The Coen Brothers adaptation of True Grit is doing well at the box office, earning higher numbers than expected. This also seems to be having an affect on the sales of the novel—at least based on anecdotal evidence. I’ve been trying to buy a copy of the novel to read for the past couple of weeks and have had little luck—it’s been sold out at the places I’ve checked.
Below are excerpts from a couple of articles about the box office success of True Grit (click on excerpt to go to full article):
From the Los Angeles Times:
“True Grit” sold a studio-estimated $24.5-million worth of tickets in the U.S. and Canada on its second weekend, just short of the $26.3 million taken in by the more expensive and hyped “Little Fockers.”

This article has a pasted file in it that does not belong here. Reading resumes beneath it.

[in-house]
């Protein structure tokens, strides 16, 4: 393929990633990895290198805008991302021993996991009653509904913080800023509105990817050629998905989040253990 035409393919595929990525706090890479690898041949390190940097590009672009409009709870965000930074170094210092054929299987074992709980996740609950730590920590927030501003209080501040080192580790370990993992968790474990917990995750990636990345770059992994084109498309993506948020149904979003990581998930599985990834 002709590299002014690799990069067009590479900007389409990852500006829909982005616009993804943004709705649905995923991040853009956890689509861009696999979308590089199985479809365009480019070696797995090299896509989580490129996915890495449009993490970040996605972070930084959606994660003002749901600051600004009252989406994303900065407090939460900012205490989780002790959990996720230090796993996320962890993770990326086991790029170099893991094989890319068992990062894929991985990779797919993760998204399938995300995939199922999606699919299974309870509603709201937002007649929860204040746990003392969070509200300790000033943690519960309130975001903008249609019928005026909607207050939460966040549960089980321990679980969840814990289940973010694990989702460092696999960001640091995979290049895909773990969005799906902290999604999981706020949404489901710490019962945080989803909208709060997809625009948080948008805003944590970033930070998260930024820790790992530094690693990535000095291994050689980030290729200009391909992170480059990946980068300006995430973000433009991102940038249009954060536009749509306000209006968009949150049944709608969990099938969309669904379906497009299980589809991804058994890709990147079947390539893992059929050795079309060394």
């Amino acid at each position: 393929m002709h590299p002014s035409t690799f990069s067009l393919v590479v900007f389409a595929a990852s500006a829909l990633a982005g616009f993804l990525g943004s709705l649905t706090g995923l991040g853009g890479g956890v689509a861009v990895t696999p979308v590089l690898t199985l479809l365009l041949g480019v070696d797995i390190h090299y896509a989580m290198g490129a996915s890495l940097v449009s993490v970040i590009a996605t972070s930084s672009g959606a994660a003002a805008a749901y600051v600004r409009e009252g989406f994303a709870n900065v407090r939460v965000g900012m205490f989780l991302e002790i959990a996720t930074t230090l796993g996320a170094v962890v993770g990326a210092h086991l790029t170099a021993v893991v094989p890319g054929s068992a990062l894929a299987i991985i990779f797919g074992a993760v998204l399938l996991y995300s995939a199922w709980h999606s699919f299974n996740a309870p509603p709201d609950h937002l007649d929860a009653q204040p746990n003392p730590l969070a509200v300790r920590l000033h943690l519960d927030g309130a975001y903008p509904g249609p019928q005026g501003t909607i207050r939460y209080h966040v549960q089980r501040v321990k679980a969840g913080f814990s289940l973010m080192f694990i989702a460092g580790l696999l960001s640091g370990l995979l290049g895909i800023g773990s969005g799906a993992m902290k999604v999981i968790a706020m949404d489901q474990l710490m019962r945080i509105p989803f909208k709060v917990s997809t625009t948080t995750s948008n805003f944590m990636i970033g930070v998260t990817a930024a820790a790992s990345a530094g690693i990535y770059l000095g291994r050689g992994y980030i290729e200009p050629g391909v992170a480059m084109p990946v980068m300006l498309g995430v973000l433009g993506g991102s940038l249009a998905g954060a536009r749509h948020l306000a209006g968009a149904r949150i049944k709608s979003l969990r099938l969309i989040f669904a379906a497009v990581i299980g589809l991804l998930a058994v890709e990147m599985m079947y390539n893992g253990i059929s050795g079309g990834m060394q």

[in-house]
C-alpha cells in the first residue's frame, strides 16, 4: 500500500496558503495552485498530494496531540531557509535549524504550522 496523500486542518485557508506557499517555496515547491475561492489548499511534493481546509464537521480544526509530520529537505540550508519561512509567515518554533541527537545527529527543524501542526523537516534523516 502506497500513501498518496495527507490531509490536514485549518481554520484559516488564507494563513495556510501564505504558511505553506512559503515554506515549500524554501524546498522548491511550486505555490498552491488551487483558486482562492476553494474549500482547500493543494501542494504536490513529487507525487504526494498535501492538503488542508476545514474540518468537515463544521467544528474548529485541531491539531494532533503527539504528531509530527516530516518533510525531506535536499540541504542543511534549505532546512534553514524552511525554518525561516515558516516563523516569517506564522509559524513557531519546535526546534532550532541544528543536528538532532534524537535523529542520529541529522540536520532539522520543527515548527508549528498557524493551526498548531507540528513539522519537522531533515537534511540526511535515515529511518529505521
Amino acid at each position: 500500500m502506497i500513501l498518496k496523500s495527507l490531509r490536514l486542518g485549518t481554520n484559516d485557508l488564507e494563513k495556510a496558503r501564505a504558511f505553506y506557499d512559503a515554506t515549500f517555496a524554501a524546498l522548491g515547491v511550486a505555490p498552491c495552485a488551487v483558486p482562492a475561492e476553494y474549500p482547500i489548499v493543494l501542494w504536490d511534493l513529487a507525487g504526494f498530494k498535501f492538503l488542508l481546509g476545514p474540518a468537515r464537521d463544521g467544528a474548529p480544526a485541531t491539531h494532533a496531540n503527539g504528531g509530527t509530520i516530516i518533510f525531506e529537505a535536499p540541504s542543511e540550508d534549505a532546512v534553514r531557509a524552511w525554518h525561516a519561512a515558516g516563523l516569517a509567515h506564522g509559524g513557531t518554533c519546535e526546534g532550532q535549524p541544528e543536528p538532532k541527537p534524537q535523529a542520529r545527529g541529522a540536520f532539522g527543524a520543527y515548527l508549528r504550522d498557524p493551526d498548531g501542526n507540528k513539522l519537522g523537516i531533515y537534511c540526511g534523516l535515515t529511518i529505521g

From the New York Times:
For the Coens “True Grit” is already a personal best. It has easily surpassed ticket sales for “No Country for Old Men,” their highest-grossing film, which took in $74.3 million after its release by Miramax Films in 2007, and went on to win the best picture Oscar.
More pragmatically the brothers pointed out that “True Grit,” which received its PG-13 rating despite a heavy body count and graphic language, was more accessible to a younger audience than their R-rated pictures, which include “Fargo” and “A Serious Man.”
A softer rating, Joel said, was integral to their concept of the film, which is about a girl’s fight to avenge her father’s death. “We knew we wanted it to be a movie younger people could watch,” he said.